Geoffery points out that we have evolved to adapt to something in 200 years, so a scientific argument would be that perhaps grains and milk will be "ok" based on that evidence?

To me it seems that despite modern science and trusting in it, people are following the Paleo diet upon faith, faith in the belief that cavemen did eat this way and were stronger and healthier, the Scientist included.   There might be some evidence to support this faith, just like there are arguments with proof to discredit its claims.

Not all great scientists are atheists either.  #40710.
 

Matt

Level 3 Valued Member
Maybe I have a bit of free time : but I still feel the original post by Hunter has an interesting question.

There have been non-Paleo civilisations that have done well. Was their eating of necessity, or are they more evolved than the Paleo’s? Why hasn’t Paleo evolved?

A rhetorical question: What is the difference between processing (ie. cooking) meat (which is “toxic” raw – like raw grains/legumes) and processing grains, processing nuts to get oils (including olive oil)? I’d have to learn more about the Paleo philosophy I guess.

You’d think it is unusual that one of the most nutritional foods currently popular – coconut oil - has a limited geographic availability. Not every civilisation had access to cows, beef as meat and therefore conventional dairy. Or again, a modern nutritional superfood – red salmon. Perhaps pure necessity is at the heart of most ancient diets? Today we don’t have that problem – most of the world anyway (availability not a problem, affordability perhaps). Together with so much scientific knowledge, even to the molecular level and DNA – why is there even this “best diet” question?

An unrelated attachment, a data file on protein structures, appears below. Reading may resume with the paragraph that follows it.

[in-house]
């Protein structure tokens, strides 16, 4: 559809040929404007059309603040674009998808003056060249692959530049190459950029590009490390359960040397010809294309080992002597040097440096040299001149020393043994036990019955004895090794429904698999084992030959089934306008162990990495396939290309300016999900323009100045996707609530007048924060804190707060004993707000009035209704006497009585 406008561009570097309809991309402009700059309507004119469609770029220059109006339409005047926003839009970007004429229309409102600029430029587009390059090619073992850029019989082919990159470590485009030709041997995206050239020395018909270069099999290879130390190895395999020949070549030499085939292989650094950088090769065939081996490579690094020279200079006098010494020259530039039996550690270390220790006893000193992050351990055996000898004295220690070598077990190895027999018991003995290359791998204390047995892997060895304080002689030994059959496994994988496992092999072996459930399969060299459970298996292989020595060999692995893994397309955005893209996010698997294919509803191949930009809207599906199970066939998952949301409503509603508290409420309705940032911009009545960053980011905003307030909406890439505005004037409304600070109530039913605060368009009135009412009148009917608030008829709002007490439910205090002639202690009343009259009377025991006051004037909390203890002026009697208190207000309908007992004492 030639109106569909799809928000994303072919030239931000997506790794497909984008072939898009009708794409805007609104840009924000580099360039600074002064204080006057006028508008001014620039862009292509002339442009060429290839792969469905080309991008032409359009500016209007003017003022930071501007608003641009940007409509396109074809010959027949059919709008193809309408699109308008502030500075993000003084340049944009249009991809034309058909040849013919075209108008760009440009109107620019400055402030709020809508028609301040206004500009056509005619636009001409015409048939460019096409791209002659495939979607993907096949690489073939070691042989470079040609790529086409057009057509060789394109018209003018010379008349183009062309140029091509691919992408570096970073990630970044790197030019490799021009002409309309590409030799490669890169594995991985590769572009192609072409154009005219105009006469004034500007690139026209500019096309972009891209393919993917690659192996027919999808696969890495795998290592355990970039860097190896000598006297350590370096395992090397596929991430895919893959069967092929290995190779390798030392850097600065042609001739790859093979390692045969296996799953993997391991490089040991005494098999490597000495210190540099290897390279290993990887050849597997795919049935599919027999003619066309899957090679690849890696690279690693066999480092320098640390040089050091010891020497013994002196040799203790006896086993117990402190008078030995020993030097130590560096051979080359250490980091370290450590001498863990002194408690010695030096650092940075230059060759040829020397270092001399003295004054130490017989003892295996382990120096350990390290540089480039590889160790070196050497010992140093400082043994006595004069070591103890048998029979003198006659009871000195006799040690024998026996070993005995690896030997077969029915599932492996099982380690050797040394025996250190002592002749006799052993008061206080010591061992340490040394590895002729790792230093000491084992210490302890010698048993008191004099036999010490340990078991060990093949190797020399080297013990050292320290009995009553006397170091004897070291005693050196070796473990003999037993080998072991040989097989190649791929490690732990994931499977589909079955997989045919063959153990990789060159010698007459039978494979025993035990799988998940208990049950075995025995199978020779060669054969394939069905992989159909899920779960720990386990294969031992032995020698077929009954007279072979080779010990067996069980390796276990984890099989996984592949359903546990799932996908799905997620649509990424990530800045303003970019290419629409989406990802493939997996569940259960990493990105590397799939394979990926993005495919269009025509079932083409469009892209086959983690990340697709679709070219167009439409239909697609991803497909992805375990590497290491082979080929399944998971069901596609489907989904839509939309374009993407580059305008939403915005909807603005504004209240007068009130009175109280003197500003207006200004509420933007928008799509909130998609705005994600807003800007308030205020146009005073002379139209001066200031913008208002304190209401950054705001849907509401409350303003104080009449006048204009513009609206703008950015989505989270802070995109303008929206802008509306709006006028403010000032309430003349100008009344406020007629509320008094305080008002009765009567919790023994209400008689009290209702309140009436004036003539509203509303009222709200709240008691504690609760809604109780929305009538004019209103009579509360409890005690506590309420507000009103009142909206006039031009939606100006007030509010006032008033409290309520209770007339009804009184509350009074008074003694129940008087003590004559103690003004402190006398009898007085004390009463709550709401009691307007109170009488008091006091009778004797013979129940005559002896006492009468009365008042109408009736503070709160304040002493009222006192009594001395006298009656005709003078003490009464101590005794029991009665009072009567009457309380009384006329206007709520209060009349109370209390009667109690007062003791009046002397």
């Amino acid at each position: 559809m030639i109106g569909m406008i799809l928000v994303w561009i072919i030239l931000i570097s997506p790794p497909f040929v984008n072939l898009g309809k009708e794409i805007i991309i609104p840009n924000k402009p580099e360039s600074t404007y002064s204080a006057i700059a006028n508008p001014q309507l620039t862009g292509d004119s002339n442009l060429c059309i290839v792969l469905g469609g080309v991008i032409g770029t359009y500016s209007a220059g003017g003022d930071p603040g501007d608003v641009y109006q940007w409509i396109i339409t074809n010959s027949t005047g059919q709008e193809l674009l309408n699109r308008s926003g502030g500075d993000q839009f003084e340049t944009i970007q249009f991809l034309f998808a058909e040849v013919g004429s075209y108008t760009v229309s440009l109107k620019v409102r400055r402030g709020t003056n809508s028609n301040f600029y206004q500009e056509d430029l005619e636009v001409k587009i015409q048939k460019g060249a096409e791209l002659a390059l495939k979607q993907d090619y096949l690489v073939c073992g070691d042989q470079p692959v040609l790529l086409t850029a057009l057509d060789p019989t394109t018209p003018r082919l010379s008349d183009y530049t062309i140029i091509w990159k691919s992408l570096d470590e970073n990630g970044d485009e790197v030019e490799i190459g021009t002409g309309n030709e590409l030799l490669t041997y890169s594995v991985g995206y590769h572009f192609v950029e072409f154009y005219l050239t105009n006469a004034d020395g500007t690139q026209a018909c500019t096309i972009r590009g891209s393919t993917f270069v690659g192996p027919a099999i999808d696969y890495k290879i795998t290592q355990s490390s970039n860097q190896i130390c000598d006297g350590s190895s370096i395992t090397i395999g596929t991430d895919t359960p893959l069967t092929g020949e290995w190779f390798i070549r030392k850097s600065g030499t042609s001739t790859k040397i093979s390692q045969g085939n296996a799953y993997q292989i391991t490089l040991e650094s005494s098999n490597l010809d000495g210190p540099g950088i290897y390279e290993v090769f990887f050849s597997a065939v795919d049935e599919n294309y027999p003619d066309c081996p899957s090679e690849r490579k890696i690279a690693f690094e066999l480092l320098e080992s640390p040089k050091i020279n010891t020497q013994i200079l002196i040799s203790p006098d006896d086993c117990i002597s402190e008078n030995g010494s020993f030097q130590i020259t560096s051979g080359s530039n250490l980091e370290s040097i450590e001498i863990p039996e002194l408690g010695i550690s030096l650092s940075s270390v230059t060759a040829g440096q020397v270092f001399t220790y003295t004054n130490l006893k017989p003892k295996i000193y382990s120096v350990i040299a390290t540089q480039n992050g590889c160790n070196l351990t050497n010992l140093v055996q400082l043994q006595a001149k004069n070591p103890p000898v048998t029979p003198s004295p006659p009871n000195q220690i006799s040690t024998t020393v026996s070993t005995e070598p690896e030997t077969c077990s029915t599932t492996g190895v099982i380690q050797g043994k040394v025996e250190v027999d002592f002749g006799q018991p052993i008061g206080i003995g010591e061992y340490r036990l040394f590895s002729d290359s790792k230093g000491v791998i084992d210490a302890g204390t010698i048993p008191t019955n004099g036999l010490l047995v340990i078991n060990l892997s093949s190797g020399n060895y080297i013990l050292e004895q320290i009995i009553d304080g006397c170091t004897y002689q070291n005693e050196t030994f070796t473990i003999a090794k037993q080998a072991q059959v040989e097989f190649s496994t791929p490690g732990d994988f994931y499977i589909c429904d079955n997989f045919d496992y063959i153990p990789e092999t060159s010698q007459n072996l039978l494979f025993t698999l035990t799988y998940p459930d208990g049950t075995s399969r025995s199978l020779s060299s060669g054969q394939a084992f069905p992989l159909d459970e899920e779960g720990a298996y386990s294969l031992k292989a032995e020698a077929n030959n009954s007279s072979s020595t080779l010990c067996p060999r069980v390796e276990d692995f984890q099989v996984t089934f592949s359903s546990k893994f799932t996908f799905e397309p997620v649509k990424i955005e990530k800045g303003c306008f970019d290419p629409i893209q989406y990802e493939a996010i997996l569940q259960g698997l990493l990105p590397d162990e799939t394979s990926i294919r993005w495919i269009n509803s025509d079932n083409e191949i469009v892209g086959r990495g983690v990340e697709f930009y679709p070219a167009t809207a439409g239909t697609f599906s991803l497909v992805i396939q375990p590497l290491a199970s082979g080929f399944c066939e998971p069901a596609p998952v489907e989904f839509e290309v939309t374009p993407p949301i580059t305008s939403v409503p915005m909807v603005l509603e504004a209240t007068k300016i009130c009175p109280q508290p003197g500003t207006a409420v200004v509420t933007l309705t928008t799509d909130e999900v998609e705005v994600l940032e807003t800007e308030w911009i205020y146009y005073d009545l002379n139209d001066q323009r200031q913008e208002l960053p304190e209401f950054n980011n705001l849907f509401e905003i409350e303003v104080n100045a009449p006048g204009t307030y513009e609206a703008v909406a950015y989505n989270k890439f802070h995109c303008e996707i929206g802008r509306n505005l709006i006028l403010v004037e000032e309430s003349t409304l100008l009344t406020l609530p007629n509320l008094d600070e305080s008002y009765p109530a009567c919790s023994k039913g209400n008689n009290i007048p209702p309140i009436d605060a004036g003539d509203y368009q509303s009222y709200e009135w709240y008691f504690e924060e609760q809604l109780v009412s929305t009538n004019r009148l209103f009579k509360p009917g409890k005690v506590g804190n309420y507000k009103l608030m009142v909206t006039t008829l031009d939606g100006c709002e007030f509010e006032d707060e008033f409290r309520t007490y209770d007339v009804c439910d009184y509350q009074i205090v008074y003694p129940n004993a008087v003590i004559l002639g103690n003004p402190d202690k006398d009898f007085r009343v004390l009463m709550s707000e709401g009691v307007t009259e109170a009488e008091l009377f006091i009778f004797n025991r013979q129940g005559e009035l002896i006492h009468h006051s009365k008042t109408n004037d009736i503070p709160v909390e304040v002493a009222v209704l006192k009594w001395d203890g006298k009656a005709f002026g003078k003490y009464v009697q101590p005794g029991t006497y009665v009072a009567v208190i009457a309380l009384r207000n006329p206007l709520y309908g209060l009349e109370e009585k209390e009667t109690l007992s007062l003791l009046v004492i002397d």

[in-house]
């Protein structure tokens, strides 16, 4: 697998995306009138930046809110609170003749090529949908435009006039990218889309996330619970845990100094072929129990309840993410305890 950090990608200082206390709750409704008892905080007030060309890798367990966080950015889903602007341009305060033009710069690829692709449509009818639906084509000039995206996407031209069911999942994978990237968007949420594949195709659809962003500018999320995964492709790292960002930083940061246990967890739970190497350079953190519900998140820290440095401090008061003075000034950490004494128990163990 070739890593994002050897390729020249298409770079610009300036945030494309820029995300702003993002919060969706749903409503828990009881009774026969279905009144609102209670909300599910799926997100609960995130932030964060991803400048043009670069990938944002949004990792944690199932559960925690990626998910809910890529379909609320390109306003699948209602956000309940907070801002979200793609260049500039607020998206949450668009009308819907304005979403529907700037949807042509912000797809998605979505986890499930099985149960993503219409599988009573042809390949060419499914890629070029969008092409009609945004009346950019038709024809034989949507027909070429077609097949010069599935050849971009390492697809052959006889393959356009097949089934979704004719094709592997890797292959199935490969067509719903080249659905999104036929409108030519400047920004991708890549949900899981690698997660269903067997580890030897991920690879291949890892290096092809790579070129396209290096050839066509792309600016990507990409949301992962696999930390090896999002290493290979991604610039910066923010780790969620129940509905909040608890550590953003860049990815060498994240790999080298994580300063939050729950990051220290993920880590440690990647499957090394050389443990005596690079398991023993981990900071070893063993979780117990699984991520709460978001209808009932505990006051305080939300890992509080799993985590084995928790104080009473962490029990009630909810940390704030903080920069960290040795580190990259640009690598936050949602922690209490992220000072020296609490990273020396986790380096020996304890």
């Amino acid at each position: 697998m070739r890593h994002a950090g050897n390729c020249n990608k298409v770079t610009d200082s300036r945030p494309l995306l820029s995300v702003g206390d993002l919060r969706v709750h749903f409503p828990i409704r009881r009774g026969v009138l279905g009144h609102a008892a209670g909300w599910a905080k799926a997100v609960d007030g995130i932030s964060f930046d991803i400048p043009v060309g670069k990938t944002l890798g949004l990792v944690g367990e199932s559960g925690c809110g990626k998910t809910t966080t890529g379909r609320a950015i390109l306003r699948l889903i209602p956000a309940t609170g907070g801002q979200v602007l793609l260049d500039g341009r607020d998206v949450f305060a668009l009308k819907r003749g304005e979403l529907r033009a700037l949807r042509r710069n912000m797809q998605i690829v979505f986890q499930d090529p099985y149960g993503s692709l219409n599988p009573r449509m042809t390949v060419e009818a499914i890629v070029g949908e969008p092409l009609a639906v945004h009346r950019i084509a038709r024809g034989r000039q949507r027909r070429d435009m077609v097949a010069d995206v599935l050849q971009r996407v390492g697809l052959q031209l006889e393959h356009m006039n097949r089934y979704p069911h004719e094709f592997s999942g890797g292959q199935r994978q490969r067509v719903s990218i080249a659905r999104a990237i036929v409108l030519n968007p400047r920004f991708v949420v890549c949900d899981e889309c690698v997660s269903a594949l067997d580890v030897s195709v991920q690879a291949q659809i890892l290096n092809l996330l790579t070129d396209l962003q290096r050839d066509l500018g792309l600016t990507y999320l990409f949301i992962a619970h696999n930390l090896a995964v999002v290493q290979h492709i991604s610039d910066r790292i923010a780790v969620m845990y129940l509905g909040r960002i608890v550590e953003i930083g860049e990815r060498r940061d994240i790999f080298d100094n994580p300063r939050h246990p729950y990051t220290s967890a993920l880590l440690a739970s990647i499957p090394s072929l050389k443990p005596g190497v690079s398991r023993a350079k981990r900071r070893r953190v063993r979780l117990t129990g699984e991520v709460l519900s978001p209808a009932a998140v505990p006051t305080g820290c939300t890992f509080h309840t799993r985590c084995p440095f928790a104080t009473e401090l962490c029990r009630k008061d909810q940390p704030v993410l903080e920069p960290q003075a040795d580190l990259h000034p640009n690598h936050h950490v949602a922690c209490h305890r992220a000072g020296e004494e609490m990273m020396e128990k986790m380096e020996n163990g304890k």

ali

Level 6 Valued Member
I know this has gone all a bit off-piste but I think a paleo diet is a great place to start when addressing your own nutrition, or looking at fat loss or strength gains, or eating for health, or avoidance of certain foods and tweak it for your needs/lifestyle. As far as I understand the paleo movement as a whole and its history/development it has evolved from hardline/radical 'you can't be paleo unless you devour an entire leg of cow in one go' to the more moderate 'heh, if you can tolerate milk then guzzle it down, man' to the modern marketed 'aswell as my grass fed beef steak I munch on coconut milk protein shake with 10mg of added leucine and s*** loads of additives and food colouring and it makes me s**t strong'. Sitting nicely alongside the paleo movement is also the idea of evolutionary fitness and strength training and how best to optimise your 'own' genetic expression, or that of humans generally. That cavemen/woman didn't exercise on a treadmill or use a machine for fitness and strength is analogous to the fact that they didn't eat bucket loads of processed food either. But we are simply not living in caves anymore, we have modern stressors to contend with and the constant bombardment of product advertising and other stuff to deal with that the idea of living in a cave and hunting a few antelopes sounds far more appealling than a 21st century modern lifestyle. I guess we'd all like a more simple life. And we do, thanks to Pavel for his teachings. The rules of strength have never really changed much, nor has human nutrition.